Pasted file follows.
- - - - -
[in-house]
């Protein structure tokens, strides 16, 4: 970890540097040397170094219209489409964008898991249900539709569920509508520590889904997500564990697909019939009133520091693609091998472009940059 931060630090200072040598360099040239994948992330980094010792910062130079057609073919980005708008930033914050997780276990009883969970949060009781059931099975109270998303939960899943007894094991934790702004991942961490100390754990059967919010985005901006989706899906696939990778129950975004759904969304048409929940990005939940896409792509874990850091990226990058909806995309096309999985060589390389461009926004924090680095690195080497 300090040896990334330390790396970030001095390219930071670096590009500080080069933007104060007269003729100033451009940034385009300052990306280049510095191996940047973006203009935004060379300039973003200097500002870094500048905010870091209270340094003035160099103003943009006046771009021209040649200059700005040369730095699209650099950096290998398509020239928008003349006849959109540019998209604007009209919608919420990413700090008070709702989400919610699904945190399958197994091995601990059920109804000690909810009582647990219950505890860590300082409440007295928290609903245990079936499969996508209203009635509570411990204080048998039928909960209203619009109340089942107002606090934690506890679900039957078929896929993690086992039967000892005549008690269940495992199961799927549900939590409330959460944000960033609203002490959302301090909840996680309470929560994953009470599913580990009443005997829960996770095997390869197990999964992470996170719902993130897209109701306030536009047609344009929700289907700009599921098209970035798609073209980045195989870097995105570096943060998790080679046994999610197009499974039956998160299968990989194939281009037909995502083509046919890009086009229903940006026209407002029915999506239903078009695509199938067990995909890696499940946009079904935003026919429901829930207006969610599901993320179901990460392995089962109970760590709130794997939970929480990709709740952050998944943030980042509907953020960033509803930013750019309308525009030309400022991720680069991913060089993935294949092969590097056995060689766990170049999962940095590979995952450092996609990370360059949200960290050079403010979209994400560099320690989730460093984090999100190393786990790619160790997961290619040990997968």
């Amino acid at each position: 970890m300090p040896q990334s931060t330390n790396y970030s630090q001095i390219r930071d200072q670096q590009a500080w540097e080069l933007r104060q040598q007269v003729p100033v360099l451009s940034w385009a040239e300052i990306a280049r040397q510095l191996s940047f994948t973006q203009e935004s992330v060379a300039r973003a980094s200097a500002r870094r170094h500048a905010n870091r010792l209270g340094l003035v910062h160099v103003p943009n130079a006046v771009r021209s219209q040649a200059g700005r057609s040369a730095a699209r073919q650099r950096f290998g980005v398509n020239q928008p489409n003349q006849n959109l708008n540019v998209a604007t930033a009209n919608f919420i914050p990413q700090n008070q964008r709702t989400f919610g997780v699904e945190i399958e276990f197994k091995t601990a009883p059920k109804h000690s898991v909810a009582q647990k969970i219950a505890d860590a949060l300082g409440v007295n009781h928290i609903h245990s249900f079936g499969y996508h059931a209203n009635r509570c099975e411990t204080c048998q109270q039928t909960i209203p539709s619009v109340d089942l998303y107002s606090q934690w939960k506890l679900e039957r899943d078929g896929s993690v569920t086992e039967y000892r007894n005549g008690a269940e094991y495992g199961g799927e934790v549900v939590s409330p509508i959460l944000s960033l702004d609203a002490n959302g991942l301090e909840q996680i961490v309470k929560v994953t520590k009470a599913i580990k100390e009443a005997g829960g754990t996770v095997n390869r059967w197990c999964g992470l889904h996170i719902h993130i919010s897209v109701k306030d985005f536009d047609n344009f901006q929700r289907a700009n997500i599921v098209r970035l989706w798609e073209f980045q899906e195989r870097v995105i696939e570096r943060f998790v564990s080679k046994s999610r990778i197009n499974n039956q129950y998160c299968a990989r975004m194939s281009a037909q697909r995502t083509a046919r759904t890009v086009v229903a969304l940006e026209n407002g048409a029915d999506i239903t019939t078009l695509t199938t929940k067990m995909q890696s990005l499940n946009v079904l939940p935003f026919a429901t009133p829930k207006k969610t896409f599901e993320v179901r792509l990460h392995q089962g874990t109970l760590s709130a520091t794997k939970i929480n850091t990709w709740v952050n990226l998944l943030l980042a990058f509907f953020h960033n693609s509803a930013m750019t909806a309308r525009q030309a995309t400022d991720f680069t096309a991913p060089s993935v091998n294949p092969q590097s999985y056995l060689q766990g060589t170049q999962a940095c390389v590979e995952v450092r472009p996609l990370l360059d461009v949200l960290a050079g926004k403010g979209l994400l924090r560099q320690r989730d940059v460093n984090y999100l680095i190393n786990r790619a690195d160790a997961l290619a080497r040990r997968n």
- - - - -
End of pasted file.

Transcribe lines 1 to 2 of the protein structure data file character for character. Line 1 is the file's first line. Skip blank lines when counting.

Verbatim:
[in-house]
């Protein structure tokens, strides 16, 4: 970890540097040397170094219209489409964008898991249900539709569920509508520590889904997500564990697909019939009133520091693609091998472009940059 931060630090200072040598360099040239994948992330980094010792910062130079057609073919980005708008930033914050997780276990009883969970949060009781059931099975109270998303939960899943007894094991934790702004991942961490100390754990059967919010985005901006989706899906696939990778129950975004759904969304048409929940990005939940896409792509874990850091990226990058909806995309096309999985060589390389461009926004924090680095690195080497 300090040896990334330390790396970030001095390219930071670096590009500080080069933007104060007269003729100033451009940034385009300052990306280049510095191996940047973006203009935004060379300039973003200097500002870094500048905010870091209270340094003035160099103003943009006046771009021209040649200059700005040369730095699209650099950096290998398509020239928008003349006849959109540019998209604007009209919608919420990413700090008070709702989400919610699904945190399958197994091995601990059920109804000690909810009582647990219950505890860590300082409440007295928290609903245990079936499969996508209203009635509570411990204080048998039928909960209203619009109340089942107002606090934690506890679900039957078929896929993690086992039967000892005549008690269940495992199961799927549900939590409330959460944000960033609203002490959302301090909840996680309470929560994953009470599913580990009443005997829960996770095997390869197990999964992470996170719902993130897209109701306030536009047609344009929700289907700009599921098209970035798609073209980045195989870097995105570096943060998790080679046994999610197009499974039956998160299968990989194939281009037909995502083509046919890009086009229903940006026209407002029915999506239903078009695509199938067990995909890696499940946009079904935003026919429901829930207006969610599901993320179901990460392995089962109970760590709130794997939970929480990709709740952050998944943030980042509907953020960033509803930013750019309308525009030309400022991720680069991913060089993935294949092969590097056995060689766990170049999962940095590979995952450092996609990370360059949200960290050079403010979209994400560099320690989730460093984090999100190393786990790619160790997961290619040990997968």